- In this daily round-up, we'll bring you a selection of the latest news updates on the COVID-19 coronavirus pandemic, as well as tips and tools to help you stay informed and protected.
- Today's big stories: The US announces plan to reopen the country; the economy could face a double recession.
What is the World Economic Forum doing about the coronavirus outbreak?
Responding to the COVID-19 pandemic requires global cooperation among governments, international organizations and the business community, which is at the centre of the World Economic Forum’s mission as the International Organization for Public-Private Cooperation.
Since its launch on 11 March, the Forum’s COVID Action Platform has brought together 1,667 stakeholders from 1,106 businesses and organizations to mitigate the risk and impact of the unprecedented global health emergency that is COVID-19.
The platform is created with the support of the World Health Organization and is open to all businesses and industry groups, as well as other stakeholders, aiming to integrate and inform joint action.
As an organization, the Forum has a track record of supporting efforts to contain epidemics. In 2017, at our Annual Meeting, the Coalition for Epidemic Preparedness Innovations (CEPI) was launched – bringing together experts from government, business, health, academia and civil society to accelerate the development of vaccines. CEPI is currently supporting the race to develop a vaccine against this strand of the coronavirus.
1. How COVID-19 is impacting the globe
- Confirmed cases of COVID-19 approach 2.1 million, according to the latest figures from Johns Hopkins University. Over 146,000 people are known to have died from the virus, while roughly 550,000 have recovered.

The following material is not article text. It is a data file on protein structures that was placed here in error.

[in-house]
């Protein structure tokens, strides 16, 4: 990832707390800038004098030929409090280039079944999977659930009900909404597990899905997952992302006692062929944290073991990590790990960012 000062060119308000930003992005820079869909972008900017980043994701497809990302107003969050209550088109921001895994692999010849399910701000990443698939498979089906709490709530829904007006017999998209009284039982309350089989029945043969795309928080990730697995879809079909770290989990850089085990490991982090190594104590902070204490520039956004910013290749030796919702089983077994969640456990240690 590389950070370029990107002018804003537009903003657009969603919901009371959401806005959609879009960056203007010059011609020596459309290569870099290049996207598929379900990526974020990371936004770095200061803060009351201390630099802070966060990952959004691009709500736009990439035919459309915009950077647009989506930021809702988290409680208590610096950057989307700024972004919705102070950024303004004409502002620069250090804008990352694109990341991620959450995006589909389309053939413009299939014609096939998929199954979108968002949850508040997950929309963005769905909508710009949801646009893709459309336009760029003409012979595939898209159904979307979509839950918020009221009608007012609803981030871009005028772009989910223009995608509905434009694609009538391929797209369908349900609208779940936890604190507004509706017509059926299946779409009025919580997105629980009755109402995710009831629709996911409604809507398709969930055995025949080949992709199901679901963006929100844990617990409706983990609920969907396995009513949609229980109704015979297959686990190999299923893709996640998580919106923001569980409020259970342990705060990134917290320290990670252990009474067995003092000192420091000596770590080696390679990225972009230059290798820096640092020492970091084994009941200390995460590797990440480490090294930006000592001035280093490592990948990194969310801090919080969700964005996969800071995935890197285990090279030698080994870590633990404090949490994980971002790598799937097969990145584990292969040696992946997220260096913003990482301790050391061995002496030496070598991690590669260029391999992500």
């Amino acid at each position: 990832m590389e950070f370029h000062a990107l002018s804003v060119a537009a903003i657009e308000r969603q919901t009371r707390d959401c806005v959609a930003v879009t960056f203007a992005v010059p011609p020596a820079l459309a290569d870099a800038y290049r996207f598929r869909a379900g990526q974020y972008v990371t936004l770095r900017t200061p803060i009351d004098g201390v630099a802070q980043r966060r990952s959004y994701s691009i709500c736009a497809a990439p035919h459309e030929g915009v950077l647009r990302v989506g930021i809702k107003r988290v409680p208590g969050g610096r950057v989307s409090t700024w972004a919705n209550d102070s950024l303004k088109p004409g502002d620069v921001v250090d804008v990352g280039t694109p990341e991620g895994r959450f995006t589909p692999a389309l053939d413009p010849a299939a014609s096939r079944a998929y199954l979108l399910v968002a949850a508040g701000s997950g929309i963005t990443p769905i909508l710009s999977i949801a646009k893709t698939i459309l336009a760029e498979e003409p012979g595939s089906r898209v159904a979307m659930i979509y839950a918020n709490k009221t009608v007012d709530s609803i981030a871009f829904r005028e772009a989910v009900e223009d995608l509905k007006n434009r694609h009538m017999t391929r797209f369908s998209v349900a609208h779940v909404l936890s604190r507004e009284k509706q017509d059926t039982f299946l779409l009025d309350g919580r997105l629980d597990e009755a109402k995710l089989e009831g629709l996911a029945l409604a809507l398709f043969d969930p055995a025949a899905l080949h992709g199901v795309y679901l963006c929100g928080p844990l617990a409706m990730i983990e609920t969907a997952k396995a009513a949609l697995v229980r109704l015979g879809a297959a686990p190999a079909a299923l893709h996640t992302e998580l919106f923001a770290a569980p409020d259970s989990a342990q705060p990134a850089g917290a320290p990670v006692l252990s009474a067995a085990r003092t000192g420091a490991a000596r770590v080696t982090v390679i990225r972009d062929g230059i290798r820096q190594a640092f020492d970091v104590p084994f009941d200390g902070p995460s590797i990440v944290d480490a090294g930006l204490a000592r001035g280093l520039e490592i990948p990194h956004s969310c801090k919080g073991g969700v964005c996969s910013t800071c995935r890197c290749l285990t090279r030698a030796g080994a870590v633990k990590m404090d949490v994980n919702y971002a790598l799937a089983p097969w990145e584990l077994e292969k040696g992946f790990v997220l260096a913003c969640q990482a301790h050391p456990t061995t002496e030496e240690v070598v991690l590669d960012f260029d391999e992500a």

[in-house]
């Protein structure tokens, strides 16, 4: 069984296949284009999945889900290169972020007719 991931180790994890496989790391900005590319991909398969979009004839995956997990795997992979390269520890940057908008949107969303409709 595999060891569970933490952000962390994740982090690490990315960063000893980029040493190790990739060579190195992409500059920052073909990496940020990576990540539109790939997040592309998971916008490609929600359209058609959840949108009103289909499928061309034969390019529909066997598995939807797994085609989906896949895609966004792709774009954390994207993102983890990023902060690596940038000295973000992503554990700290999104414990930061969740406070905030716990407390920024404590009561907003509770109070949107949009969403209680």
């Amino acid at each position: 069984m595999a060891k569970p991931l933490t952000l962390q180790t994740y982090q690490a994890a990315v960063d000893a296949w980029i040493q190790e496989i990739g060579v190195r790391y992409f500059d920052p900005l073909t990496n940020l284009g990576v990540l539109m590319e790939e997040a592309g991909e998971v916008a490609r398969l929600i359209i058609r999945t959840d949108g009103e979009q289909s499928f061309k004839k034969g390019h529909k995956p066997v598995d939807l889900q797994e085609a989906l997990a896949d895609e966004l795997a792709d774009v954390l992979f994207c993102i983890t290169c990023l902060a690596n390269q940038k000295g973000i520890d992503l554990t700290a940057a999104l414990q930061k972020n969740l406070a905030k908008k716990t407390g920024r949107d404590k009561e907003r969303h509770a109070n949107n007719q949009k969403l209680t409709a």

- President Trump announced that the US would be reopened in phases.
- Canada develops safe drugs programme for street users.
- The global economy could experience a double recession: Economist Intelligence Unit
2. Why some argue for suspended debt payments for emerging economies during the pandemic
The pandemic is no time to expect emerging economies to meet their debt payments, either to private or official creditors, say economists Kenneth Rogoff and Carmen M. Reinhart in a piece for Project Syndicate. The worst of the pandemic has not yet hit most of the developing world and when it does the humanitarian and economic impact will come on top of COVID-19s effects on global trade and commodity prices.
"Leaders of the world’s largest economies must recognize that a return to “normal” in our globalized world is not possible so long as the pandemic continues its grim march," the economists write. "It is myopic for creditors, official and private, to expect debt repayments from countries where those resources would have to be diverted from the fight against COVID-19."
COVID-19 could tip our fragile economic system into a depression, says Guy Standing, a Research Professor in Development Studies at the University of London. He advocates a basic income paid monthly for the duration of the pandemic and recession, in an recent for Agenda. Basic income, correctly structured, could provide psychological safety as well as economic resilience, allowing more people to put their time into caring for their loved ones and communities.
A review of the global health system, the Global Health 50/50 report, found that 70% of leaders in the health sector are men. More than 80% of these leaders were nationals of high-income countries and 90% were educated in high-income countries. Drawing from a diverse range of geographies, genders and experiences is important, the researchers say, because leaders drive global health priorities and could drive health inequities.
5. Psychologist Adam Grant shares tips for lockdown in this week's World Vs Virus podcast
Bestselling author and organizational psychologist Adam Grant shared tips for surviving lockdown on this week's World Vs Virus podcast. Instead of stressing about what how the world has changed and you're missing out on, focus on what you're glad you get to do now. "I actually made a list of all the things I'm thrilled that I don't have to do, and that includes changing out of sweatpants [and] having to commute," Grant told WVV.
"This is a practice that's pretty useful for people. We have a lot of evidence that marking moments of joy can actually create those moments of joy because we're more likely to notice them. We're more likely to savour and share them. Being able to capture a few things that are really joyful about getting to stay home seems like a productive step."